Lower Back and Cervical Pain:
Low Back Pain:
Many of Dr. Berti's patients come to him due to lower back pain. Back
pain is the second most common neurological ailment in the United
States after headaches. While most of these occurrences of low back
pain get resolved on their own, some may lead to more serious
The back is made up of the spinal column, which includes nerves,
tissue, and cartilage, and muscles to hold it up. The spinal cord
carries all the signals and nerve impulses from the body to the brain
and vice versa.
Low back pain can be caused by the natural weakening that comes from
aging, arthritis, and osteoporosis. One's lifestyle may also result in
back pain, whether from smoking, obesity, poor posture, or poor
sleeping position. Those who perform certain physical activities like
lifting heavy objects improperly or over-stretching may also cause a
disc to rupture or bulge, which may compress one of 50 nerve roots
along the spinal cord. This irritation results in back pain.
Dr. Berti will perform a thorough examination of your medical history
and symptoms, as well as a physical examination. Further diagnostic
testing, such as CT or CAT scans, MRIs, X-Rays, and diagnostic nerve
root blocks may also be used if necessary.
Most treatments for lower back pain are conservative in nature. These
include physical therapy, back exercise, short bed rest, heat and ice
treatment, weight loss, epidural steroid injections, anti-inflammatory
medications, and rehabilitation. Dr. Berti and your primary care
physician will try to treat you conservatively and will educate you on
proper body mechanics.
If your lower back pain gets worse or does not improve after two to
three days you should contact your primary care physician for further
evaluation on which nerve root is being compressed. Surgery may be
opted on if these treatment options do not provide relief within two
When applicable, Dr. Berti may recommend minimally-invasive,
outpatient procedures like kyphoplasty or vertebroplasty. Invasive
back surgery is reserved for those with highly progressed neurologic
disease or extensive peripheral nerve damage, as it is a major
operation which may require hospitalization and a long recovery
period. These procedures include laminectomies, discectomies, spinal
fusion, and foraminotomies, to name a few. (Link to these)
Cervical Pain, Degenerative Disc Disease:
Many of Dr. Berti's patients come to him for severe neck and shoulder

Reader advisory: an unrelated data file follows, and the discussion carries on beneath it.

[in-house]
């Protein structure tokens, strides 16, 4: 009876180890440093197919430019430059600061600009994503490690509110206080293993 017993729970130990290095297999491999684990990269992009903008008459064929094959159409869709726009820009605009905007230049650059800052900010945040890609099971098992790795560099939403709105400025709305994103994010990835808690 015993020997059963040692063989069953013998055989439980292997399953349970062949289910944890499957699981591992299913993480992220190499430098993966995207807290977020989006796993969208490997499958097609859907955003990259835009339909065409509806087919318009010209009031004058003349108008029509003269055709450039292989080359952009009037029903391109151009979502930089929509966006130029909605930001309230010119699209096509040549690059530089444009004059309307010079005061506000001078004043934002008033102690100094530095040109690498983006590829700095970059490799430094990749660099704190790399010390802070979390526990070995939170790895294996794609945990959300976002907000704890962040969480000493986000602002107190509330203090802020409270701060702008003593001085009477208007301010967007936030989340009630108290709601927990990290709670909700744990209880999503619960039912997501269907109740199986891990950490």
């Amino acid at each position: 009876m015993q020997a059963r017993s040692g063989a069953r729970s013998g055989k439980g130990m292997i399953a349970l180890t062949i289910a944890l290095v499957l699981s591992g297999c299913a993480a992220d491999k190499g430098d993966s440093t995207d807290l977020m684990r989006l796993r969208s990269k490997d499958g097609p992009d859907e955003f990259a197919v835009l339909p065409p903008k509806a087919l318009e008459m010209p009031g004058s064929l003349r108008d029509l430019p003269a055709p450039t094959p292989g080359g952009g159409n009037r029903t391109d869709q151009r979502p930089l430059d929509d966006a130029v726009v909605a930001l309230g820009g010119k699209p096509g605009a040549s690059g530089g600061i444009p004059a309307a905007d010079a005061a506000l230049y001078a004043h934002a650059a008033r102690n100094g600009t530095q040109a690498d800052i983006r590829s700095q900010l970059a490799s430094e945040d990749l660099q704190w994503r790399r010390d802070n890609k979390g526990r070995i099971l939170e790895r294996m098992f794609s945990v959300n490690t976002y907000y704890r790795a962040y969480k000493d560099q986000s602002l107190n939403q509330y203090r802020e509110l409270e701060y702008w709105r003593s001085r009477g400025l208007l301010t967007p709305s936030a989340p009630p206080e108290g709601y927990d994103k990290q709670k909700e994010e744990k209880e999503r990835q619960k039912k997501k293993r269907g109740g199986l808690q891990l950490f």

pain, stiffness, or tingling and numbness in their arms. This neck
pain may have many sources. Your cervical spine is made up of seven
vertebrae or bones, which are separated by discs filled with a
cushioning, gel-like substance. These cervical discs both stabilize
your neck and allow you to move your head from side to side and back
and forth. They can wear down gradually over time and degenerate,
causing neck pain.
Other sources of pain may include arthritis and your lifestyle-
including smoking and poor posture. These cause disc herniation and
bone spurs to form as well. As disc disease progresses, the neck will
become less flexible, and you will feel pain towards the end of the
day, or a stiffness in your neck. When one of these discs presses on
one or more of the many nerves running through the spinal cord, you
may also develop pain, numbness, or weakness radiating down your
shoulder, arm, and hand. Pressure on the spinal cord in the cervical
spine can cause problems throughout your whole body. Almost all the
nerves that reach throughout the rest of the body pass through the
neck on their way to the extremities, abdomen, and chest.
Dr. Berti will perform a thorough review of the patient's medical
history, symptoms, and will also perform a physical examination that
will include testing the neck's flexibility and extension. Imaging
studies will also be performed where warranted, and will include
x-rays, MRIs, and CT scans. The doctor may opt for a diagnostic
selective nerve root block in some cases, as well.
Dr. Berti will determine a treatment plan based on the cause of
the nerve irritation. His first recourse is, in most cases,
conservative treatment. He might suggest over-the-counter pain
medications, including acetaminophen (Tylenol), nonsteroidal
anti-inflammatory medications such as ibuprofen (Motrin, Advil) and
naproxen (Aleve). These medications can help reduce pain and
inflammation and allow time for healing. He might prescribe steroids
or narcotic painkillers if over-the-counter medications aren't
Dr. Berti may also prescribe rest or a cervical collar, and
potentially, physical therapy appropriate for cervical disc disease.
Your therapist may use cervical traction, or gently massage your
muscles and joints to reduce your pain and stiffness. The physical
therapist can also help you increase your range of motion and show you
exercises and correct postures to help improve your neck pain. Dr.
Berti may also recommend epidural steroid injections to temporarily
Surgery is also a treatment option, depending on whether you and Dr.
Berti decide on it. The most common surgery for degenerative disc
disease is a discectomy (link to this page). Spine fusion may also be
used (link to this page.)
Dr. Berti treats:
Herniated Disc: A herniated disk is a disk that slips out of place or
ruptures, potentially putting pressure on the spinal cord or nerves,